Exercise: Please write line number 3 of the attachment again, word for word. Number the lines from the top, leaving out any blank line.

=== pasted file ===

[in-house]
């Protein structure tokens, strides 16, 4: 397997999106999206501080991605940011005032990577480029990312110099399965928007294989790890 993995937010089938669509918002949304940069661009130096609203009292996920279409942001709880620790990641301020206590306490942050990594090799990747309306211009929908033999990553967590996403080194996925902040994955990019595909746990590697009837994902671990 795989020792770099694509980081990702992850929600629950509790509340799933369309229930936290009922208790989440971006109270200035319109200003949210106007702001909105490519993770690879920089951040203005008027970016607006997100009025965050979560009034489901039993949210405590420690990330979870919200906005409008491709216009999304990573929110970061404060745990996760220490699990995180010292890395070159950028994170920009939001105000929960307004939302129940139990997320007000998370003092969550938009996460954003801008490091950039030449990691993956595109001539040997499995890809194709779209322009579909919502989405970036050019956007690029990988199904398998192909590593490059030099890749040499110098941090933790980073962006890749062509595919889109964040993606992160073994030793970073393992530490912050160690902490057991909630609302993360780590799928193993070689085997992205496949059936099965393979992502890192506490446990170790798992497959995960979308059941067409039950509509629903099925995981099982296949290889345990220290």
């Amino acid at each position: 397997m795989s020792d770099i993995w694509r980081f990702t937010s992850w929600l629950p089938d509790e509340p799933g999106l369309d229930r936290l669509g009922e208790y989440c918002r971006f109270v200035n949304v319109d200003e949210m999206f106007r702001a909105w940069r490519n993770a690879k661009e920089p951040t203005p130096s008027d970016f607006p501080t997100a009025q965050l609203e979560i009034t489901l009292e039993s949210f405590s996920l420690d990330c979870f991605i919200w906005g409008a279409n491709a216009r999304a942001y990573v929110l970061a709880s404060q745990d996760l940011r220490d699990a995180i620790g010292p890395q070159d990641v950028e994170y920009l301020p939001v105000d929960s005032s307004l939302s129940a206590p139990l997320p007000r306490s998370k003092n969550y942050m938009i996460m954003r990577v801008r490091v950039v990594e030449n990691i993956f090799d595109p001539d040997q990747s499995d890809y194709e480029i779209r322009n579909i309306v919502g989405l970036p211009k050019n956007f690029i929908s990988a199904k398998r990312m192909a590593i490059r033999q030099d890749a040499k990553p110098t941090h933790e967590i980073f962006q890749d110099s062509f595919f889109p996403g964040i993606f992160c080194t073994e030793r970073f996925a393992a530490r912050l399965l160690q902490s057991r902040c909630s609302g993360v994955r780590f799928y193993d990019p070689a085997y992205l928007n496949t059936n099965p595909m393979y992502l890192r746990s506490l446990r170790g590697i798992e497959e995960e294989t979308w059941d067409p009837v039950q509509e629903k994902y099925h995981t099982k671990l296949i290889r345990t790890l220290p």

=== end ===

């Amino acid at each position: 397997m795989s020792d770099i993995w694509r980081f990702t937010s992850w929600l629950p089938d509790e509340p799933g999106l369309d229930r936290l669509g009922e208790y989440c918002r971006f109270v200035n949304v319109d200003e949210m999206f106007r702001a909105w940069r490519n993770a690879k661009e920089p951040t203005p130096s008027d970016f607006p501080t997100a009025q965050l609203e979560i009034t489901l009292e039993s949210f405590s996920l420690d990330c979870f991605i919200w906005g409008a279409n491709a216009r999304a942001y990573v929110l970061a709880s404060q745990d996760l940011r220490d699990a995180i620790g010292p890395q070159d990641v950028e994170y920009l301020p939001v105000d929960s005032s307004l939302s129940a206590p139990l997320p007000r306490s998370k003092n969550y942050m938009i996460m954003r990577v801008r490091v950039v990594e030449n990691i993956f090799d595109p001539d040997q990747s499995d890809y194709e480029i779209r322009n579909i309306v919502g989405l970036p211009k050019n956007f690029i929908s990988a199904k398998r990312m192909a590593i490059r033999q030099d890749a040499k990553p110098t941090h933790e967590i980073f962006q890749d110099s062509f595919f889109p996403g964040i993606f992160c080194t073994e030793r970073f996925a393992a530490r912050l399965l160690q902490s057991r902040c909630s609302g993360v994955r780590f799928y193993d990019p070689a085997y992205l928007n496949t059936n099965p595909m393979y992502l890192r746990s506490l446990r170790g590697i798992e497959e995960e294989t979308w059941d067409p009837v039950q509509e629903k994902y099925h995981t099982k671990l296949i290889r345990t790890l220290p």